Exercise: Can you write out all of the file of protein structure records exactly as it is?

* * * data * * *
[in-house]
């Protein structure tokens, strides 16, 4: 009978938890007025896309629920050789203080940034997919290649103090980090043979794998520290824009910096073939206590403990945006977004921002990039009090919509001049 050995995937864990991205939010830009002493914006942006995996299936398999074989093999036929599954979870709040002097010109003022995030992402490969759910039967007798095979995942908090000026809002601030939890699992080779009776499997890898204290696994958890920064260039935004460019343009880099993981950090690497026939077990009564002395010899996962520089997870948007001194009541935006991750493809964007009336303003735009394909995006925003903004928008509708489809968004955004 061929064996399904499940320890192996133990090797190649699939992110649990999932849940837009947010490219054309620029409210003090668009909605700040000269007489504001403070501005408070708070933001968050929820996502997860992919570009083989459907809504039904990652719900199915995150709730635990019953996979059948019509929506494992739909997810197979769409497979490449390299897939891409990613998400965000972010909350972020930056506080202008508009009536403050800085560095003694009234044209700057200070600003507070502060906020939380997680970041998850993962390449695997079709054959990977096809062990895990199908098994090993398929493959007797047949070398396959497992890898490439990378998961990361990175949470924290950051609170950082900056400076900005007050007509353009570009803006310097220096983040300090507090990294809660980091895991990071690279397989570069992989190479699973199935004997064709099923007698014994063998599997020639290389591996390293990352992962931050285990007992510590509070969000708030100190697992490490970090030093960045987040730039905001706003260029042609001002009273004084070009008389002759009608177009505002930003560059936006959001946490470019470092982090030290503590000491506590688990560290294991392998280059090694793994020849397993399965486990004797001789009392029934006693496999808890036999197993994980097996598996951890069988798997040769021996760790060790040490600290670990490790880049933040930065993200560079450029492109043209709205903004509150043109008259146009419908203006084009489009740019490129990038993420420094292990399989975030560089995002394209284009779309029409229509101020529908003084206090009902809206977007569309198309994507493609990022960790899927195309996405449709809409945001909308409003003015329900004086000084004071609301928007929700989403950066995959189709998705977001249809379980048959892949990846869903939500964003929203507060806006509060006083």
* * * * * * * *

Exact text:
[in-house]
């Protein structure tokens, strides 16, 4: 009978938890007025896309629920050789203080940034997919290649103090980090043979794998520290824009910096073939206590403990945006977004921002990039009090919509001049 050995995937864990991205939010830009002493914006942006995996299936398999074989093999036929599954979870709040002097010109003022995030992402490969759910039967007798095979995942908090000026809002601030939890699992080779009776499997890898204290696994958890920064260039935004460019343009880099993981950090690497026939077990009564002395010899996962520089997870948007001194009541935006991750493809964007009336303003735009394909995006925003903004928008509708489809968004955004 061929064996399904499940320890192996133990090797190649699939992110649990999932849940837009947010490219054309620029409210003090668009909605700040000269007489504001403070501005408070708070933001968050929820996502997860992919570009083989459907809504039904990652719900199915995150709730635990019953996979059948019509929506494992739909997810197979769409497979490449390299897939891409990613998400965000972010909350972020930056506080202008508009009536403050800085560095003694009234044209700057200070600003507070502060906020939380997680970041998850993962390449695997079709054959990977096809062990895990199908098994090993398929493959007797047949070398396959497992890898490439990378998961990361990175949470924290950051609170950082900056400076900005007050007509353009570009803006310097220096983040300090507090990294809660980091895991990071690279397989570069992989190479699973199935004997064709099923007698014994063998599997020639290389591996390293990352992962931050285990007992510590509070969000708030100190697992490490970090030093960045987040730039905001706003260029042609001002009273004084070009008389002759009608177009505002930003560059936006959001946490470019470092982090030290503590000491506590688990560290294991392998280059090694793994020849397993399965486990004797001789009392029934006693496999808890036999197993994980097996598996951890069988798997040769021996760790060790040490600290670990490790880049933040930065993200560079450029492109043209709205903004509150043109008259146009419908203006084009489009740019490129990038993420420094292990399989975030560089995002394209284009779309029409229509101020529908003084206090009902809206977007569309198309994507493609990022960790899927195309996405449709809409945001909308409003003015329900004086000084004071609301928007929700989403950066995959189709998705977001249809379980048959892949990846869903939500964003929203507060806006509060006083």